China Plans to Cut Cost of Solar Power to $0.146 per kWh in 2012
Solar cell companies in China recently submitted a scheme to the Ministry of Science and Technology to cut the cost of solar power generation to $0.146 per kilowatt-hour (kWh) in 2012. This is three years earlier then had been thought possible only last year and is largely due to the current steep drop in polysilicon prices and further planned advances in production.
The companies that submitted the scheme include Suntech Power Holdings Company Limited (NYSE:STP), LDK Solar Company Limited (NYSE:LDK), Trina Solar Limited (NYSE:TSL), Solarfun Power Holdings Company Limited (NASDAQ:SOLF) and Nanjing First-Second Power Equipment Company Limited (Nanjing).
The scheme was reportedly drafted based on a former scientific research program prepared by the Jiangsu Photovoltaic Industry Association, which initially received approval from the first board meeting held in Nanjing, the capital city of eastern China’s Jiangsu province, on December 18, 2008.
Preparation for the scheme was carried out by enterprises covering the entire photovoltaic industrial chain, including solar-cell producers such as Suntech and wafer producers such as LDK Solar.
The Chinese government has approved only three solar-energy demonstration power stations so far, namely the 1-megawatt (MW) Chongming Island Project in Shanghai, the 255-kilowatt project in Ordos in Inner Mongolia and the 10-MW on-grid solar power project in Dunhuang. Both the demonstration projects on Chongming Island and in Ordos require an allowance of $0.584 per kWh from the government.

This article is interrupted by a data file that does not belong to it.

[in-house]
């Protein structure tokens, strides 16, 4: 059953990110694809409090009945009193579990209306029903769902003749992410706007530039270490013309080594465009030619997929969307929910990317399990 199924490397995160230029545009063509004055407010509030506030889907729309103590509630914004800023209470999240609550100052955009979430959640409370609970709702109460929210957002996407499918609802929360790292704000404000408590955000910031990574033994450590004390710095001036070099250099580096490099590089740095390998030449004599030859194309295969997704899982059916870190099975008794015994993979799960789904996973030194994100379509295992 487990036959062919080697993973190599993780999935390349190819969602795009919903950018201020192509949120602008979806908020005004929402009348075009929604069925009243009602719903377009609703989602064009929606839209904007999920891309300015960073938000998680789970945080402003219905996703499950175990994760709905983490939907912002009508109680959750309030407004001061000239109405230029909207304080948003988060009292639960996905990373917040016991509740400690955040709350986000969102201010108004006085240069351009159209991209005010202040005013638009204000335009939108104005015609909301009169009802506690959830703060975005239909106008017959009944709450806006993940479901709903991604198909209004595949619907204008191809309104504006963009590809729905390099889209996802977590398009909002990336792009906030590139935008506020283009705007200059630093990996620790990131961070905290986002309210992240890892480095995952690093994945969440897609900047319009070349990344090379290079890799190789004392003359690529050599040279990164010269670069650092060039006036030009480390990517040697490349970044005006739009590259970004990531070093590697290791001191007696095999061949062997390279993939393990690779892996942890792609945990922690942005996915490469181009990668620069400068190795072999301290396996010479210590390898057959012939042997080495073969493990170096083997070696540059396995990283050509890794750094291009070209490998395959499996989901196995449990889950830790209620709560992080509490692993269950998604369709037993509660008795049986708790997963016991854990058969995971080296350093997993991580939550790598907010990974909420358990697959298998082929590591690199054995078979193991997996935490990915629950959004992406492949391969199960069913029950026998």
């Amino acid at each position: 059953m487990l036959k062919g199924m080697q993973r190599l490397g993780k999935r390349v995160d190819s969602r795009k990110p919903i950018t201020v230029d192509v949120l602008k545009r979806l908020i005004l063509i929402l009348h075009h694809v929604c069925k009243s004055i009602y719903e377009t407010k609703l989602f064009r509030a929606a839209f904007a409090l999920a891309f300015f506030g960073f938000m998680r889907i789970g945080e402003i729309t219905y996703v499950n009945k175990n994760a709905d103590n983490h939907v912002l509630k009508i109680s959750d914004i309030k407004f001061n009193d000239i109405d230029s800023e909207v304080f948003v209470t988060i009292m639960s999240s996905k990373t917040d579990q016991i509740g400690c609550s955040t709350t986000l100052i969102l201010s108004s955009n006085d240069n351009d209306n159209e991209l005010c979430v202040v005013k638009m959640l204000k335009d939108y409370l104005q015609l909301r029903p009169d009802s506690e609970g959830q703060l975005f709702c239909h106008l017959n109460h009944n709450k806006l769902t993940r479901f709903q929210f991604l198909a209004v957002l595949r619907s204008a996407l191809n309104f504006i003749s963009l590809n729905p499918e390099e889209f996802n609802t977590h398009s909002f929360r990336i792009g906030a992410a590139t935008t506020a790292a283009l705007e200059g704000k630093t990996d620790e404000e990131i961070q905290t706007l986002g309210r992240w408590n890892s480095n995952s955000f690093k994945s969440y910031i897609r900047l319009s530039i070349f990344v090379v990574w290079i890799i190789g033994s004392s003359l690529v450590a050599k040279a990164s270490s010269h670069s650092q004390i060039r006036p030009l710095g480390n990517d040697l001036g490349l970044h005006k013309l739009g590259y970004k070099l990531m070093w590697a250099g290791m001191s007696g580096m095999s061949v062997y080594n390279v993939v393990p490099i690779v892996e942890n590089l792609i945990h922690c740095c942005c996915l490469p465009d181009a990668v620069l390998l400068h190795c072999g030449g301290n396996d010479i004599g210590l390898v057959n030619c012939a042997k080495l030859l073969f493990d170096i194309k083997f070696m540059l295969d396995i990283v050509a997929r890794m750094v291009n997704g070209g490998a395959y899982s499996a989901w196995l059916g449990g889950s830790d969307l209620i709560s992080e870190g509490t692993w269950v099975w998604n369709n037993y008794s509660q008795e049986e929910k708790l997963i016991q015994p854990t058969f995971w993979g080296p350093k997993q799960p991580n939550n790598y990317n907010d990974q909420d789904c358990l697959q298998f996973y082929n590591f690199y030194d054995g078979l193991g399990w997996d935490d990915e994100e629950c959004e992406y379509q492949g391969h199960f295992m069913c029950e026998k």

The situation abruptly changed starting in 2007, when industrial players predicted that the cost of solar power could be reduced to $0.438 per kWh by 2010 and to $0.146 per kWh by 2020. In 2008, the timetable of $0.146 per kWh, was moved up to 2015, and the new proposal moves this date up to 2012.
At a price point of $0.146 kWh, it will be possible for electricity produced by photovoltaic solar panels to be competitive with conventional energy. Regardless of factoring in the environmental and supply side costs of fossil fuels.
The price of polysilicon had fallen from a peak of $400 per kilogram in July 2008 to less than $100 per kilogram by the end of the year. Presently, the cost of polysilicon is about $30-$40 per kilogram, and the cost will be further reduced following the advance in technology. Therefore, silicon material, which accounts for 70% of the cost of photovoltaic products, will not be an obstacle in achieving the proposed price target.
Image is of a masked and developed silicon wafer by TalAtlas on flickr under the Creative Commons license